Educator rejects plea deal, will stand trial in teacher exam scandal
Published: January 25,2013
MEMPHIS, Tenn. — In a surprising legal move, a longtime Memphis educator is going to trial on charges that he led a three-state organization that helped teachers cheat on qualification tests.
At a hearing this morning, Coleman Garrett, a lawyer for Clarence Mumford Sr., told a federal judge that his client is not changing his plea and is not taking a deal offered by prosecutors.
Mumford earlier pleaded not guilty to more than 60 fraud and conspiracy charges.
Authorities say teachers paid Mumford to send someone else to take the tests in their place in Arkansas, Mississippi and Tennessee over a 15-year period. The teachers allegedly used the passing test scores to get school jobs.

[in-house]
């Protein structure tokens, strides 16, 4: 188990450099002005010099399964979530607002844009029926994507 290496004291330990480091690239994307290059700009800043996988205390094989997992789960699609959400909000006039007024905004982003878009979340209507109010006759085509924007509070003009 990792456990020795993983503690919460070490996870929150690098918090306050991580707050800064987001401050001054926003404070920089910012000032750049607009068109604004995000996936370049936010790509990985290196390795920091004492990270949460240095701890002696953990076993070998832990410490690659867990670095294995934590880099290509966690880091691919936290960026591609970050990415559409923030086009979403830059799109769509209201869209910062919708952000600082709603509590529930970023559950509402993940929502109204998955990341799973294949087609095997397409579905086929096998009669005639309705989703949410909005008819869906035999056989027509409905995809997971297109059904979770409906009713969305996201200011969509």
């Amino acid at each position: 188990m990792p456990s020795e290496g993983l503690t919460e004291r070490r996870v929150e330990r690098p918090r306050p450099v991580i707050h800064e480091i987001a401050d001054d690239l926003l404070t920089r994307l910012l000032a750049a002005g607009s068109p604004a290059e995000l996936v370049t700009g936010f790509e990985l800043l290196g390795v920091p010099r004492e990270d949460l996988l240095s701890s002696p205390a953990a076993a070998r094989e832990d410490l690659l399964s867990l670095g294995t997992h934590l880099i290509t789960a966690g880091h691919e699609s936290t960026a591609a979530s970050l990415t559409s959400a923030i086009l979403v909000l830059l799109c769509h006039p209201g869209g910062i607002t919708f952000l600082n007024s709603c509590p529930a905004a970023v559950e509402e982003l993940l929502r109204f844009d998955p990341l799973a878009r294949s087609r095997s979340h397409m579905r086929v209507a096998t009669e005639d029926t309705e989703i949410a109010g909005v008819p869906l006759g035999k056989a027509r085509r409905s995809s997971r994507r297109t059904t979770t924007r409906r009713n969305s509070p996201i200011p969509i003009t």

U.S. District Court Judge John Fowlkes set a trial date of March 25.
To sign up for Mississippi Business Daily Updates, click here.
Top Posts & Pages
- Bids on reworking Interstate 55 stretch are rejected
- Spivey named Under 40 Business Person of the Year by the Mississippi Business Journal
- JACK WEATHERLY: Economic development in these parts is a ‘family’ business
- Hosemann to launch crowd funding program
- ALAN TURNER: Education in Mississippi – good and bad news
- CFPB wants repay ability at center of new payday loan rules
- Terminal upgrade on indefinite hold at Jackson International Airport
- JOSH MABUS: The Tao of Road House
- MDA to close all its regional offices